Feb 12 2020

How School Boards See and Assess Input on Classroom Technology

Knowing where school boards stand on educational technology is key to getting their support for new initiatives.

When Prince William County Public Schools in Virginia needed to replace its 20-year-old core network three years ago, IT Services Director AJ Phillips had to convince school board members to support purchasing a new network infrastructure.

The school board didn’t understand why the district’s network performed poorly, so Phillips had to get creative in her explanation. At a school board meeting, she showed them — using PVC pipes — how the network was no longer able to support the district’s 90 schools and 58,000 devices and connections.

“It was a visual that totally made sense to them,” Phillips told EdTech. She got funding approval two months after her presentation.

When it comes to implementing new technology initiatives, gaining support from school boards, as Phillips did, is key. Ultimately, school boards make decisions on how to best allocate funds to meet students’ needs and enhance learning. They also keep track of the progress and outcomes of these investments, ensuring that taxpayer dollars are spent wisely.

But balancing budget management with requested technologies, desired student outcomes and curricular demands can be challenging. School boards need to make sure spending supports district priorities and learning objectives, rather than the coolest device or the latest tech trend — and often, board members know very little about the technologies presented to them. Many don’t have the background or expertise to understand how technology works, hindering their ability to make smart decisions about tech initiatives and see how they tie into the curriculum.

Therefore, to get school boards to approve tech purchasing plans with confidence, IT leaders must understand how board members view technology as a whole, as their perspective likely differs from that of educators on the ground.

School Boards Believe in the Power of Educational Technology

Today’s students are digital natives, which means having digital learning opportunities in the classroom is crucial to helping them build 21st-century skills such as critical thinking and communication.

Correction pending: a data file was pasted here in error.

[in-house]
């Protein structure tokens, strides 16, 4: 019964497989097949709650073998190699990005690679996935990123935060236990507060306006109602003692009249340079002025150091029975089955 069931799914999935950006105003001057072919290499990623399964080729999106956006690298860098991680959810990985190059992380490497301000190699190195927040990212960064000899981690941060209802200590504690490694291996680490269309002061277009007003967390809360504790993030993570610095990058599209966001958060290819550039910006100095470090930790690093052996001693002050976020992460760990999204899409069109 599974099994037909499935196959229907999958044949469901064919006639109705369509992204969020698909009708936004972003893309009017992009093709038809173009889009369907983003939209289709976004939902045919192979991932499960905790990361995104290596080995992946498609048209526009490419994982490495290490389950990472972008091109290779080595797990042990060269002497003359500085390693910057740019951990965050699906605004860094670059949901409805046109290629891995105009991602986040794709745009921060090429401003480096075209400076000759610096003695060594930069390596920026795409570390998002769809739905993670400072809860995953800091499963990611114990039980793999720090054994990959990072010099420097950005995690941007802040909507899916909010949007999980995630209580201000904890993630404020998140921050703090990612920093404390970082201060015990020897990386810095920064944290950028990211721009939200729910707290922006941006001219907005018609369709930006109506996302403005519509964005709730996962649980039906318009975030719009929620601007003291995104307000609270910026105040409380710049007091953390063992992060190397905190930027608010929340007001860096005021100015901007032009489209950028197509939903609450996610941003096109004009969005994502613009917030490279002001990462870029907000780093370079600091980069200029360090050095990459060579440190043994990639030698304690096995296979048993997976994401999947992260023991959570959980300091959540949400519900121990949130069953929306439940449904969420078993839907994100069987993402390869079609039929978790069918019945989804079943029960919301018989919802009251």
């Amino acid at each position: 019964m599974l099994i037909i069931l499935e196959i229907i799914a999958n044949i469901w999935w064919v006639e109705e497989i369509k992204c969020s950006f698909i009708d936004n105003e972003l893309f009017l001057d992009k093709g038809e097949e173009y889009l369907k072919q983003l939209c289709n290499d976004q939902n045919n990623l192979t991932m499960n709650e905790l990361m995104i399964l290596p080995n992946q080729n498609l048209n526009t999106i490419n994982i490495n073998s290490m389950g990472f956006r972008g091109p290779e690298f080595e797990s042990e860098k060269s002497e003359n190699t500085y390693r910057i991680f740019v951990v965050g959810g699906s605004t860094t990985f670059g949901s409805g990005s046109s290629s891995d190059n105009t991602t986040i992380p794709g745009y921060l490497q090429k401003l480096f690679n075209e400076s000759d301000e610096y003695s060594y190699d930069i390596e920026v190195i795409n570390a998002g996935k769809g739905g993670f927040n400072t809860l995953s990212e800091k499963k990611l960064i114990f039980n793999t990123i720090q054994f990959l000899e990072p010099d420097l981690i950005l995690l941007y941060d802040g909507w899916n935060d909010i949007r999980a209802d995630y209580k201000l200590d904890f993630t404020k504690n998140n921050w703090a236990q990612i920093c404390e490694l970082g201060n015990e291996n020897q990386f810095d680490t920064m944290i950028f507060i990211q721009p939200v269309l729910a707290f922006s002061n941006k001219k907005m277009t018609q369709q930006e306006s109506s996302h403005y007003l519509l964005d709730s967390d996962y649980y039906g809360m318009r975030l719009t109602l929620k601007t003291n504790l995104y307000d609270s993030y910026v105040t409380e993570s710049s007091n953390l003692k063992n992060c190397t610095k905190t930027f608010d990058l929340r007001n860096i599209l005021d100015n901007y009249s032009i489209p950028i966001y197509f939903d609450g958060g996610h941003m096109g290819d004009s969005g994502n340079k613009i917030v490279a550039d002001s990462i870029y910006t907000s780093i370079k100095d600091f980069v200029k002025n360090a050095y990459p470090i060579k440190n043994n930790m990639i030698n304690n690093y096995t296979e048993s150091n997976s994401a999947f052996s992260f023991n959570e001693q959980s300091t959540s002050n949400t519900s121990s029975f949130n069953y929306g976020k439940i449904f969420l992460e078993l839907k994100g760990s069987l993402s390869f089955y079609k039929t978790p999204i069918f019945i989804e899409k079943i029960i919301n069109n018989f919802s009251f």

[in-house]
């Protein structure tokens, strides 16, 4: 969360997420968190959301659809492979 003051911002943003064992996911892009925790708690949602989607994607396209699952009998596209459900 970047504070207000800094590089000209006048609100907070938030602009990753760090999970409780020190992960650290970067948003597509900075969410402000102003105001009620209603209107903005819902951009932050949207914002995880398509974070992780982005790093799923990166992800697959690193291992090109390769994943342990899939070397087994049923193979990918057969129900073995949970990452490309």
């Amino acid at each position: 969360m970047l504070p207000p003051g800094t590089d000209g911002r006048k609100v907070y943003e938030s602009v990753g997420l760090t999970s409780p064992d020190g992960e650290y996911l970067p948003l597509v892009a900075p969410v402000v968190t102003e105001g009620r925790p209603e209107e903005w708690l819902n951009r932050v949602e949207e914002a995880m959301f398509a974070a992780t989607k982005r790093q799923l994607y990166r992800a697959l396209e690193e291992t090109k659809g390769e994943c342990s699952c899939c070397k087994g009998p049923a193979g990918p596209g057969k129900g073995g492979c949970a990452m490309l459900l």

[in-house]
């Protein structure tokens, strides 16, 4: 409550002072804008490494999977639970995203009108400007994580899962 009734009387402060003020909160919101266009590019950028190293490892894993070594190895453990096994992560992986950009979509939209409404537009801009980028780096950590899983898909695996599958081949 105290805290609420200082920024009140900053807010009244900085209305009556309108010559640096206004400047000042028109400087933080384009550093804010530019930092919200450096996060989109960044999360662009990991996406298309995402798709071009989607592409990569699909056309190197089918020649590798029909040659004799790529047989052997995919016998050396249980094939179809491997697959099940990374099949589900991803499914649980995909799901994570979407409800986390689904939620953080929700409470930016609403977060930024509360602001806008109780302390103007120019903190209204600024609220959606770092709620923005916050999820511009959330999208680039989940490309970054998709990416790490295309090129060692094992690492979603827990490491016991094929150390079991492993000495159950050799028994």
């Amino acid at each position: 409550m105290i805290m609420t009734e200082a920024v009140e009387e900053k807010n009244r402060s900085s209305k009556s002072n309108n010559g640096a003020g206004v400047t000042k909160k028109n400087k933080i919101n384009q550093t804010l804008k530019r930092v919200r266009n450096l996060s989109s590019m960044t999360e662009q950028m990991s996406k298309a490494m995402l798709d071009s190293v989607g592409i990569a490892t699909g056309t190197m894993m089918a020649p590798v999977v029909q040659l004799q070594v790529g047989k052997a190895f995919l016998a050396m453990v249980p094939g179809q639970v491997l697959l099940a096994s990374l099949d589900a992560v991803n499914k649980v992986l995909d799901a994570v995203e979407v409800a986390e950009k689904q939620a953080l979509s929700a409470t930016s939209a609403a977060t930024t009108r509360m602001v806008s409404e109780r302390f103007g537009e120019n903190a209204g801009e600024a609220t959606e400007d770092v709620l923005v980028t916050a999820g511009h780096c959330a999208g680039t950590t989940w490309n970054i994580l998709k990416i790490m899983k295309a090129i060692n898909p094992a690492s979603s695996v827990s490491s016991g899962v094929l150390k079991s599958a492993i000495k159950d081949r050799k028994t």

Board members are aware of that. They see technology as a valuable and essential tool for learning, says Thomas J. Gentzel, executive director and CEO at the National School Boards Association, a nonprofit representing more than 90,000 school board officials.

“They’re interested in knowing how technology is going to be used to improve student achievement and address equity issues, such as the homework gap,” Gentzel says.

For instance, students in digitally equipped schools performed better in reading and math than their peers in schools with inadequate tech resources, such poor (or unavailable) wireless internet connections, according to a 2019 study by The Center for Public Education, a research arm of NSBA.

However, even though school boards view educational technology as beneficial to improving instruction and learning for all students, they also see it as a capital expense that must be carefully monitored.

“They can be healthy skeptics about technology, in terms of making sure districts are actually well prepared to make the best use of it,” Gentzel says. “Districts have been burned in this area from buying something that doesn’t get used because there hasn’t been proper training or preparation for it.”

READ MORE: Discover how to break down silos and improve communication between IT leaders and district administrators for successful ed tech initiatives.